Ryse: Son of Rome is the Xbox One‘s premiere launch game, in the sense that a console launch game plays like something that could have been made on the previous hardware, if it weren’t for the fact that it looks way, way better. It’s a simple, straightforward hack-and-slash revenge tale that sends you traipsing through a historically fuzzy version of the Roman Empire, gutting and dismembering hundreds of enemies along the way. The game’s core fighting mechanics are solid enough, but the lack of much else to do makes all that combat repetititve as the story wears on. At least it looks really pretty.
You’re in the role of Marius Titus, son of a prominent senator and a newly anointed soldier in the Roman army. Well, Marius is actually old and grizzled at Ryse’s outset, but after a brief tutorial set during a barbarian sack of the capital city, the game flashes back to the beginning of Marius’ career, when his family is murdered unexpectedly by a group of assassins. From there, each chapter jumps from one highlight of Marius’ military experience to the next, until you finally catch back up to the present day and the story threads, simple as they are, start weaving together. The game’s villains twirl their mustaches a bit too obviously, but it’s still easy to get caught up in Marius’ burning desire to avenge his family and defend the honor of Rome, possibly because his character model’s face has such a convincing grimace every time he slashes an enemy’s throat or bangs his sword and shield together. The character performances are adequate to make it worth watching the tale play out, even if it seems obvious where it’s going to end up about halfway through.
To get to that ending, you will fight. You will fight a lot. Ryse’s arena-like combat, which pits you against anywhere from two to six enemies at a time, must comprise at least 90 percent of the story campaign, so it’s a good thing the combat isn’t half bad. It’s not quite as exacting or varied as something like Arkham Asylum, but the concept is similar. You’ve got a basic sword slash and a shield bash that will break burlier enemies’ guard, a dodge roll, and a block that leaves attacking enemies open to a counter. Managing the combat in larger groups becomes a fairly satisfying exercise in whittling down one specific enemy while dodging and countering other enemies when necessary. Once an enemy is near death, you can start an execution move that makes you hit the sword and shield buttons based on the colors the enemy is flashing during the animation, of which there are dozens.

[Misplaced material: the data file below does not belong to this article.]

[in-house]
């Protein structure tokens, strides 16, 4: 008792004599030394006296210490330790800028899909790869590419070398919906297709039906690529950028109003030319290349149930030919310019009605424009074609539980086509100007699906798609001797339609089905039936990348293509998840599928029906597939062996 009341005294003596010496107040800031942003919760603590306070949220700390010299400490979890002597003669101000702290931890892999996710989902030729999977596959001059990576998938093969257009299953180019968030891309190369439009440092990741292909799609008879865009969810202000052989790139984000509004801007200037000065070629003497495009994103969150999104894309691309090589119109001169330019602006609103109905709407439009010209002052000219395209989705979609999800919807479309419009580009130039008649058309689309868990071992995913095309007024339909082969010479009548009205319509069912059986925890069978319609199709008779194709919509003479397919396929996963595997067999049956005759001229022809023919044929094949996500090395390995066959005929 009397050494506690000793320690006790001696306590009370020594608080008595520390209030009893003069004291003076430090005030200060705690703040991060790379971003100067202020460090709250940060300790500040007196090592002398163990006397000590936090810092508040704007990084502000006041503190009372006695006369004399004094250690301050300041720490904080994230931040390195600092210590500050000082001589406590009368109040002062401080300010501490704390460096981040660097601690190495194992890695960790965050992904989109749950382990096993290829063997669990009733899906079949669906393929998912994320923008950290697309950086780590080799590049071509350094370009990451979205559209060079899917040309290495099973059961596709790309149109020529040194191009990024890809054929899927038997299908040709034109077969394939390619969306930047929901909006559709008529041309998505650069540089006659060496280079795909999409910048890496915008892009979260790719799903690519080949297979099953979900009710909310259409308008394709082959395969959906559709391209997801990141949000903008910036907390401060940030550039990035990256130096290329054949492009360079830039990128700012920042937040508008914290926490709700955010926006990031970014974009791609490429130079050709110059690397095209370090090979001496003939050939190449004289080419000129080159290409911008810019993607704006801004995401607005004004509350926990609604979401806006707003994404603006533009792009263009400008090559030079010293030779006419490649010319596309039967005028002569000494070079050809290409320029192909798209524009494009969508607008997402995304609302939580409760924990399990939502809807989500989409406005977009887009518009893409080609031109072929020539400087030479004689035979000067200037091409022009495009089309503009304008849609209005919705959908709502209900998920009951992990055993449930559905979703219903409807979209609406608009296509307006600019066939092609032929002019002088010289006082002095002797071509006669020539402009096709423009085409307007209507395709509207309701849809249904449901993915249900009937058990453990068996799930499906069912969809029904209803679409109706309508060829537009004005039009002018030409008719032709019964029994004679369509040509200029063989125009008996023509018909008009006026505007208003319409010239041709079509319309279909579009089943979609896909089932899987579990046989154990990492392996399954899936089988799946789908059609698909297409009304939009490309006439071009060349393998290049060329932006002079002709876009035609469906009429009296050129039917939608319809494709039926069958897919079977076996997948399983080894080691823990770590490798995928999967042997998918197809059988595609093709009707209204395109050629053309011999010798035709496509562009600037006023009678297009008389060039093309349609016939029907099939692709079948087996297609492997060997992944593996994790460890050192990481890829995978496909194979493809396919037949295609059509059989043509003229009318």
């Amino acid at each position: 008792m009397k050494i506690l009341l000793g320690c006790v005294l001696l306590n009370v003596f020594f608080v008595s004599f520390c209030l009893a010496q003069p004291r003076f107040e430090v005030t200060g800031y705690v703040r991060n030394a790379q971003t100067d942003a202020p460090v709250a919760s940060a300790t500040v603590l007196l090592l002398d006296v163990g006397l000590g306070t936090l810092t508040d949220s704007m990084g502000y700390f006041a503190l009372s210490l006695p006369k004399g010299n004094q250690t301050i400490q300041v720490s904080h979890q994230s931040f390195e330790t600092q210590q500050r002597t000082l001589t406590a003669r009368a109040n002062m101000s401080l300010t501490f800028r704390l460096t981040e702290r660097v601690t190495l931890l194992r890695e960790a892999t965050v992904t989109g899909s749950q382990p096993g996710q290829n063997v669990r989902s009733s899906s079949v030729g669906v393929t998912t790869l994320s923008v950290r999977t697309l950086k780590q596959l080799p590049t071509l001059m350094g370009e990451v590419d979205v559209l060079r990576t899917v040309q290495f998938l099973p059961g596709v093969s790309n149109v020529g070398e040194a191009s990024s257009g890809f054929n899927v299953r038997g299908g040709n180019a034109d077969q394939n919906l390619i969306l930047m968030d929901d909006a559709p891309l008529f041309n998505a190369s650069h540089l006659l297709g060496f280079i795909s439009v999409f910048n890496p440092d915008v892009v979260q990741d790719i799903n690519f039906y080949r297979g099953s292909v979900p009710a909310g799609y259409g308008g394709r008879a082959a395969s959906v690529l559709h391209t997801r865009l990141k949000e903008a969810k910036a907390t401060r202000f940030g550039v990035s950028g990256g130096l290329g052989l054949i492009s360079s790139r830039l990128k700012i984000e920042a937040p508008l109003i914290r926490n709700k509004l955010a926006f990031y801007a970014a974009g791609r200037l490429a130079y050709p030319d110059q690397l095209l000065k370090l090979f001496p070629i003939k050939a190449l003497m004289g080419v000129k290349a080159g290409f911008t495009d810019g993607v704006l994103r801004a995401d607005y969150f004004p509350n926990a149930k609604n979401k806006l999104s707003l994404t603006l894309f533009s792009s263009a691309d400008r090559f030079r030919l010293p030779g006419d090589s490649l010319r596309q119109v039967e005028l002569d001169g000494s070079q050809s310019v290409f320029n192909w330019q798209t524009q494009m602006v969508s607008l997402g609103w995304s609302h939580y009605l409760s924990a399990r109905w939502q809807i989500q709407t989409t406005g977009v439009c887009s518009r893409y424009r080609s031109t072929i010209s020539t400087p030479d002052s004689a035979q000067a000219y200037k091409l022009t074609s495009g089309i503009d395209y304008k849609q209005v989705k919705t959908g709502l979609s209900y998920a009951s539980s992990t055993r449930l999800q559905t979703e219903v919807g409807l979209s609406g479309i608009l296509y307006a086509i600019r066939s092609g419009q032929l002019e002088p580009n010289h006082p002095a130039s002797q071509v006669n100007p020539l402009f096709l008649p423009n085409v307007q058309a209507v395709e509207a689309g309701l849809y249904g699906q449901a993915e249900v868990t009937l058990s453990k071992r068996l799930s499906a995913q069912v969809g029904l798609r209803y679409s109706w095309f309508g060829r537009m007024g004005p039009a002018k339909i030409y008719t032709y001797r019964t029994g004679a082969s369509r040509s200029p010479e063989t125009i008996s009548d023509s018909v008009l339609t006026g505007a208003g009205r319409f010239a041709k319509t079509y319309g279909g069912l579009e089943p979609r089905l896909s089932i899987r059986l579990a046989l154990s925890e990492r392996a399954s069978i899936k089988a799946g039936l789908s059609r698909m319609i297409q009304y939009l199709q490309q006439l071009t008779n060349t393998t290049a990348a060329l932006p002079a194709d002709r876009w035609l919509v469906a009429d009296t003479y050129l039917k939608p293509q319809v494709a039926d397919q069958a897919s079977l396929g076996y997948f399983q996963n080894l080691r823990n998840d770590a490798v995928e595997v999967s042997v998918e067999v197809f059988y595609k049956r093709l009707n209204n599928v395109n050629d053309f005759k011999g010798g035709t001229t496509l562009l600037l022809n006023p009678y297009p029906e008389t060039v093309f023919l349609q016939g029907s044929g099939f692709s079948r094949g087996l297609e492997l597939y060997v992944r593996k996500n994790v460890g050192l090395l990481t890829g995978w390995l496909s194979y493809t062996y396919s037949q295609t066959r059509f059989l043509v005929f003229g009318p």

There’s a decent carrot-on-a-stick upgrade system at work in Ryse that makes it appealing to do more than mash your way through the combat. (Actually, you can’t really mash at all, since enemies will start dodging your attacks if you use the same kind of attack too long.) Timing your blocks and combo hits precisely will break enemies’ guard more readily, and increase your combo multiplier in order to put you into a “burning eagle” mode that makes your regular attacks more powerful. And you can select one of four perks that your executions will feed into: experience gain, health recovery, damage boost, or focus (which lets you slow down time and stun enemies around you for a short period). You can pick which of these categories you want your executions to buff at any time, so while I typically left the XP boost on so I could level faster, it was useful to swap over to health once in a while when I was almost dead. Hitting the attack prompts in an execution turns into a sort of minigame, since the faster and more accurately you hit the required attacks, the bigger the bonus at the end of the execution. Microsoft is selling experience to unlock the various combat upgrades for real money, which is patently absurd, but also hard to get upset about because leaving your XP boost enabled and doing a decent job of pulling off the executions will cause you to level extremely quickly. I had unlocked every character upgrade and almost all of the alternate execution animations by the end of the game, purely by playing it as normal.